“To make this proposal work, it would behoove us to up the base pay. That wage needs to be increased,” he added.
Another advantage that might help with recruitment is to institute a clear career path that would allow PSSO personnel to transition to Correctional Deputy positions after a certain amount of experience, then with additional jail experience, allow them to also move into either the Patrol Deputy or Custody Deputy role, Sheriff Johnson stated.
A Short-Term (Immediate) Solution
The second solution could be implemented sooner, however, it is only a short-term solution that comes with a potentially serious downside that could leave fewer deputies on patrol in Shasta County’s rural areas, Johnson said.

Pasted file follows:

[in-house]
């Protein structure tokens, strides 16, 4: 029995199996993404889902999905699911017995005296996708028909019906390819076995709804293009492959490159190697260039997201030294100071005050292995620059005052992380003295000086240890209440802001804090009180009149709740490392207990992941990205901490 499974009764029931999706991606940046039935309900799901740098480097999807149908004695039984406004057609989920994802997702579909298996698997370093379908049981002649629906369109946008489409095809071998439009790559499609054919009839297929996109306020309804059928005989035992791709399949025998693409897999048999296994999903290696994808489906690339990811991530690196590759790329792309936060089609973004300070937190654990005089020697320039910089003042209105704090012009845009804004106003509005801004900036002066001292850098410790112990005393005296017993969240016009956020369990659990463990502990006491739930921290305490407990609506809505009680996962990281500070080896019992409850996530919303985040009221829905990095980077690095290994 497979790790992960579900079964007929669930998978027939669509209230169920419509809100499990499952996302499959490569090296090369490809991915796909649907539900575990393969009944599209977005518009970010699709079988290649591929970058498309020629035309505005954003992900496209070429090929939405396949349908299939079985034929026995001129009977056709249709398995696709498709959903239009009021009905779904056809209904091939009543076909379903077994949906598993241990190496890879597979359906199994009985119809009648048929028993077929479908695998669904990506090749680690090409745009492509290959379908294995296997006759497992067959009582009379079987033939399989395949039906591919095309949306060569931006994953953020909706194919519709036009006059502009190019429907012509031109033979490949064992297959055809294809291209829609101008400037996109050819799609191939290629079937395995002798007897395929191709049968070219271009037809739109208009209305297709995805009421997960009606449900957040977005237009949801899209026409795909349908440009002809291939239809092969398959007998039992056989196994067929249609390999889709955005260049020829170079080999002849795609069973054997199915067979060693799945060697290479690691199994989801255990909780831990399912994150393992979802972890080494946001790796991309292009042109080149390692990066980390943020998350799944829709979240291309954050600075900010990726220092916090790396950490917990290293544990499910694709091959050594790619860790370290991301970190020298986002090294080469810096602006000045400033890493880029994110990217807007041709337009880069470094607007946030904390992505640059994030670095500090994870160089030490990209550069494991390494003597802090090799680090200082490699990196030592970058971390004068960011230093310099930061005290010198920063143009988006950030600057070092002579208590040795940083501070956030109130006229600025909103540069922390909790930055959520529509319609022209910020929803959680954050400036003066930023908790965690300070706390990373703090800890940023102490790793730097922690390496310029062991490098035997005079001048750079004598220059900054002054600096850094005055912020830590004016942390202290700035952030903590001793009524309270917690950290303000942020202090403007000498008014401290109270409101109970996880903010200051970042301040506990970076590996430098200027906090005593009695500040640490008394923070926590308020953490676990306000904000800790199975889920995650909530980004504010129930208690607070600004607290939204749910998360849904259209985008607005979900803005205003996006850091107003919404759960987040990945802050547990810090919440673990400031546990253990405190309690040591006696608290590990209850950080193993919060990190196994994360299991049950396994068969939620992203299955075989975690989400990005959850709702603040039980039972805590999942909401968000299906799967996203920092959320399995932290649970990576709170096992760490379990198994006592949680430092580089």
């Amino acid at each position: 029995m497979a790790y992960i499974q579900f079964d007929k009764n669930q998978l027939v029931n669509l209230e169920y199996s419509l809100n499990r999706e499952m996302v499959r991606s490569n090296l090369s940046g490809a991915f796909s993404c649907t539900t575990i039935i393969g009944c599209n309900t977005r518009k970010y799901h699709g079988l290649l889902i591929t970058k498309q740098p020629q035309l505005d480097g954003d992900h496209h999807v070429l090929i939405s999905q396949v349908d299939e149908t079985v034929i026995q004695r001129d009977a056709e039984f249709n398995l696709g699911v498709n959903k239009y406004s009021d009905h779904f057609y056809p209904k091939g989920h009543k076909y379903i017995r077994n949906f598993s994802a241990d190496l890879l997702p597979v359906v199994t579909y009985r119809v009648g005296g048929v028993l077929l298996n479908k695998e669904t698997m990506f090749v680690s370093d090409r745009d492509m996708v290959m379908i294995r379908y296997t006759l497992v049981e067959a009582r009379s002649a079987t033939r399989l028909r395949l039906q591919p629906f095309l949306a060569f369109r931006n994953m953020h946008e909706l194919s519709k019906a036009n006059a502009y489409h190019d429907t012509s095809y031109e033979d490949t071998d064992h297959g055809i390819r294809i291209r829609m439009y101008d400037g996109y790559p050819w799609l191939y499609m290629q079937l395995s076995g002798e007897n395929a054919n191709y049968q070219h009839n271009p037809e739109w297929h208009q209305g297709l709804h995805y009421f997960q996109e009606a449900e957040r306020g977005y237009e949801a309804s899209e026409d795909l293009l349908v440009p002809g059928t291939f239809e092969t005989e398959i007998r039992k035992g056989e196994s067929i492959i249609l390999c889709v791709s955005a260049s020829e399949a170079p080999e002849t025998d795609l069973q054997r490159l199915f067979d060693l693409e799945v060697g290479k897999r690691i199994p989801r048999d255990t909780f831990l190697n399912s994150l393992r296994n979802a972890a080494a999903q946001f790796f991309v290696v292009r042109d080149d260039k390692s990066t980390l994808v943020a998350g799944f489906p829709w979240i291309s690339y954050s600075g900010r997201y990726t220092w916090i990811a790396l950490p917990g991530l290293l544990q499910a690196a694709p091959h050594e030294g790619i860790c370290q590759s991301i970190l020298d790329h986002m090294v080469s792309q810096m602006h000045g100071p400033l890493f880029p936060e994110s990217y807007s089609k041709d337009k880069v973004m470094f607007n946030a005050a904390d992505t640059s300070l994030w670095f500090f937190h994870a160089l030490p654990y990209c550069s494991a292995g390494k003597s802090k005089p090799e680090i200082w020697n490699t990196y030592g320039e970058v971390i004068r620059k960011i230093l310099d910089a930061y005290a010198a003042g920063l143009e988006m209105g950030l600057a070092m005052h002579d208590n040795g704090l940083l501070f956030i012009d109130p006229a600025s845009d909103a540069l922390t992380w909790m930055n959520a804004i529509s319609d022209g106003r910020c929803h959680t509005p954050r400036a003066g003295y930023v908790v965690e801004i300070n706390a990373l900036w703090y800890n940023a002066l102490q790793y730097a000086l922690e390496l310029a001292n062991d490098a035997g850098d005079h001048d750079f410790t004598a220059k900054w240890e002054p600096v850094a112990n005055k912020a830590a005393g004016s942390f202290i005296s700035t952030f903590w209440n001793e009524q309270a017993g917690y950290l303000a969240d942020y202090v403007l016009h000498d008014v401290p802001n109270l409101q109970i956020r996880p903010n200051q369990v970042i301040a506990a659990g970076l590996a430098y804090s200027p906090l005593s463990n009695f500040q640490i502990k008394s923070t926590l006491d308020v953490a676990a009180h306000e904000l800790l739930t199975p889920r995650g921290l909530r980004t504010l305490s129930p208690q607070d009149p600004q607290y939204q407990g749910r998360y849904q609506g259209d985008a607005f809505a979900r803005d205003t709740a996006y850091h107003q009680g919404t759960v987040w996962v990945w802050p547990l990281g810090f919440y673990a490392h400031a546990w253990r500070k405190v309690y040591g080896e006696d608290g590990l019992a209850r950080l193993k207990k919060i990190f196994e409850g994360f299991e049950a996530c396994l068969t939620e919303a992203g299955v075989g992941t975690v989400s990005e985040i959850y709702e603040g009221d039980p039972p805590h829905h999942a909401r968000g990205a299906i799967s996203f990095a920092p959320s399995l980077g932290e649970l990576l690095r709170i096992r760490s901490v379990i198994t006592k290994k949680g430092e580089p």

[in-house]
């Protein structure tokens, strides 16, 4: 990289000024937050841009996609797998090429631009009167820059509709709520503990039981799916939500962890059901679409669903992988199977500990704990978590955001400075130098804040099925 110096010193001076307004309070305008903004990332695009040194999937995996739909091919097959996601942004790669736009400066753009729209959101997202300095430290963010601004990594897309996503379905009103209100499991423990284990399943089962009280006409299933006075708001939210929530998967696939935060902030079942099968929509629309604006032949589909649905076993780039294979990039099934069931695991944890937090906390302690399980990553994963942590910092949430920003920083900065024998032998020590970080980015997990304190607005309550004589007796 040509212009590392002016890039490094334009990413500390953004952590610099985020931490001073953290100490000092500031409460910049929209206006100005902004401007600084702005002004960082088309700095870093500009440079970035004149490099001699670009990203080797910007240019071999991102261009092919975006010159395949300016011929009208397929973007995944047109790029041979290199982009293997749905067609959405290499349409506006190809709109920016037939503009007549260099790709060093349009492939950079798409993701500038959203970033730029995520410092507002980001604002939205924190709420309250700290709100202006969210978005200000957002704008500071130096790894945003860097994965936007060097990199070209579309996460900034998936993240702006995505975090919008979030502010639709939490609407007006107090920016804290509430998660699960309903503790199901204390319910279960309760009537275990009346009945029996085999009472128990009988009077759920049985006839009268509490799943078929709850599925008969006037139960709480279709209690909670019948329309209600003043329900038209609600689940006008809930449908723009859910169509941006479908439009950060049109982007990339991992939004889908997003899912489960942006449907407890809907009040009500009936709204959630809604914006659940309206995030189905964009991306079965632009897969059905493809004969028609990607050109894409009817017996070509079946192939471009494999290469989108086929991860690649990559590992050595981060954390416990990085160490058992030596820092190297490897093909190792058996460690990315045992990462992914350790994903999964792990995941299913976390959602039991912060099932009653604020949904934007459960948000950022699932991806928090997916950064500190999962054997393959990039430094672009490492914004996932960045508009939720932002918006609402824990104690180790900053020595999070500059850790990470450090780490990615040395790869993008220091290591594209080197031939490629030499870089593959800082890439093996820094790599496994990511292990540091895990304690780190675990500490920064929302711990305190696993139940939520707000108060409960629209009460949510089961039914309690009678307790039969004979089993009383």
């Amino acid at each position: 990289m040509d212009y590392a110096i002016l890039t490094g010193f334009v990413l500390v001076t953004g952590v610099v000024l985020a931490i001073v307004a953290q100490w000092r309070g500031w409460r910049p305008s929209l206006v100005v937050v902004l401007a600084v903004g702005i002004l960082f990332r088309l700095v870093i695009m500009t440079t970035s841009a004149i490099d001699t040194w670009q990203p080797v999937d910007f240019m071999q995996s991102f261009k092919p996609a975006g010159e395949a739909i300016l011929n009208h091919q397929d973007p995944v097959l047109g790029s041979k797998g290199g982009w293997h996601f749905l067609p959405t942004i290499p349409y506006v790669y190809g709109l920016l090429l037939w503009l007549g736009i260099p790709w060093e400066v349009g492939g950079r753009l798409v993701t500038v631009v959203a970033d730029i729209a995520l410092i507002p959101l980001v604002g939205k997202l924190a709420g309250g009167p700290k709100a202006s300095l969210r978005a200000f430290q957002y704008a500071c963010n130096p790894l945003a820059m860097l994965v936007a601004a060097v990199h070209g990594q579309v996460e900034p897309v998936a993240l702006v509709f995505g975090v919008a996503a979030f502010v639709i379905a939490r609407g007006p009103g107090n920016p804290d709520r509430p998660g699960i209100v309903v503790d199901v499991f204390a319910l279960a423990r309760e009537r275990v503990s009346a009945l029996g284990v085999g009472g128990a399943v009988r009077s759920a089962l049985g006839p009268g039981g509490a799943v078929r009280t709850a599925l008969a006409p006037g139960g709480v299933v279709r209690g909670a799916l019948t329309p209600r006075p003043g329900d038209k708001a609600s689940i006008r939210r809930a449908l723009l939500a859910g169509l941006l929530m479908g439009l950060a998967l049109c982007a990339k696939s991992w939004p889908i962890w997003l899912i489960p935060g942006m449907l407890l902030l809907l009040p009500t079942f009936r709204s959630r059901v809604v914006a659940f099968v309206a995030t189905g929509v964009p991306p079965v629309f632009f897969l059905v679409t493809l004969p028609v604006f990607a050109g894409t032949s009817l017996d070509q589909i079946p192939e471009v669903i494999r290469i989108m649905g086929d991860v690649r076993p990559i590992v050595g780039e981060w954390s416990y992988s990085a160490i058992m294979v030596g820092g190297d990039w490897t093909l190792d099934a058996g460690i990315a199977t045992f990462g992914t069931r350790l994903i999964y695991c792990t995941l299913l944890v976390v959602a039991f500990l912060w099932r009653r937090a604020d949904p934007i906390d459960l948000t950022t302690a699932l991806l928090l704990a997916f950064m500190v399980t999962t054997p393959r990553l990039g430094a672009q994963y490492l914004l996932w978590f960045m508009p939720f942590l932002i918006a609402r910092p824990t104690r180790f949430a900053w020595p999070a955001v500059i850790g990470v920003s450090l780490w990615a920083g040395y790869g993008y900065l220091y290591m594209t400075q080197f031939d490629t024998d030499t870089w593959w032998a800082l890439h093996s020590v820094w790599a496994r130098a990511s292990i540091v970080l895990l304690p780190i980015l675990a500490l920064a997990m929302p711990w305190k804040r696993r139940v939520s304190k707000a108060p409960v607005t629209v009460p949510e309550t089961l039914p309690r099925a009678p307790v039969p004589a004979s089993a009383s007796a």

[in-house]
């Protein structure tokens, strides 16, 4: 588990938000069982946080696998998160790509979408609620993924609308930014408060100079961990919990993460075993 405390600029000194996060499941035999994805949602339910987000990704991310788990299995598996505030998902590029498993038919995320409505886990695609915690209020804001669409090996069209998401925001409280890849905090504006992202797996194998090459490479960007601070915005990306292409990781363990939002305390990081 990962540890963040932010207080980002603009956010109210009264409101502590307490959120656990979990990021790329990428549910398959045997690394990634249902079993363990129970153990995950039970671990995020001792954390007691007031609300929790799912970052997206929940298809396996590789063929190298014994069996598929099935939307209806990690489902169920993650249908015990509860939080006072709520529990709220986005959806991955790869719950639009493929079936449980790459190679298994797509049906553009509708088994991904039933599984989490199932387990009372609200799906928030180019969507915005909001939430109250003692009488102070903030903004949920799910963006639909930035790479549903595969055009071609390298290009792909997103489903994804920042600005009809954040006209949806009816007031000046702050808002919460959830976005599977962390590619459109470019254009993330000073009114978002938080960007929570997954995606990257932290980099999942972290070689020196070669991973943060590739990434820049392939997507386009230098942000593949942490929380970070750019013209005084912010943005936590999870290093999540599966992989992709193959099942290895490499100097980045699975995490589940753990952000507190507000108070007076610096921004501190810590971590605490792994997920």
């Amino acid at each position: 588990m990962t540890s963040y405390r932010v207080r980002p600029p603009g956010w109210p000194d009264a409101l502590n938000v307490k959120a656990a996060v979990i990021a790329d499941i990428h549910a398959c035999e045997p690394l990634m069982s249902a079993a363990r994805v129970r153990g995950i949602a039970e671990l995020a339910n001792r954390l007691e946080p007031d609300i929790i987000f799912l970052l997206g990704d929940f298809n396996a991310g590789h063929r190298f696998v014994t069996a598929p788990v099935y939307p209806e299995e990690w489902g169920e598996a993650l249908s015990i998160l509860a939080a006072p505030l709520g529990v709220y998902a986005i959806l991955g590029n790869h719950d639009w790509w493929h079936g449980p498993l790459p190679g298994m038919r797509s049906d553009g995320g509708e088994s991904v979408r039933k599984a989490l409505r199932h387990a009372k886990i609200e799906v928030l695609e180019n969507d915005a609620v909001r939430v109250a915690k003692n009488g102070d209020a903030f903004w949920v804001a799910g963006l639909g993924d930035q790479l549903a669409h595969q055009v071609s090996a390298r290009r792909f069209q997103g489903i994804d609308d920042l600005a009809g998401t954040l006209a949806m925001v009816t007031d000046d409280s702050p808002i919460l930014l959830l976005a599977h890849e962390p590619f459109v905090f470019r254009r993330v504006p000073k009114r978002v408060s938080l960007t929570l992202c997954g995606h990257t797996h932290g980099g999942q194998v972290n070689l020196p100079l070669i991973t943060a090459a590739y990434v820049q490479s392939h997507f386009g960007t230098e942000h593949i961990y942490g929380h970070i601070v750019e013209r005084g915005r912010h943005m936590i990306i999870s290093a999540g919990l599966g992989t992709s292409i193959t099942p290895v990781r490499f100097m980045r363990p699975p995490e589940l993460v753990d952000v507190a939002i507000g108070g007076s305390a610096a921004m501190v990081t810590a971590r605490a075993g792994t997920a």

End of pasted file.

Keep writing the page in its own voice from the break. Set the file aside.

“We need a total of 12 bodies per shift to open the vacant floor of our three-story jail. Of these, we would need seven sworn peace officers and five non-sworn personnel,” he added.
“I am proposing that we ask for one sworn officer from each of our incorporated cities, one from the District Attorney’s office, another one from the Marshall’s office, and three others from Probation, Health and Human Services, and the Auditor’s Office. The Shasta County Sheriff’s Office would commit to providing two sworn officers and two non-sworn personnel to make up the full complement,” Johnson said.
“I am suggesting this commitment from our partner agencies would be done on a six-month rotation for a total commitment of 18 months,” he added.
“I’ve proposed the concept with my counterparts at each of the other agencies except for the three county agencies,” he offered.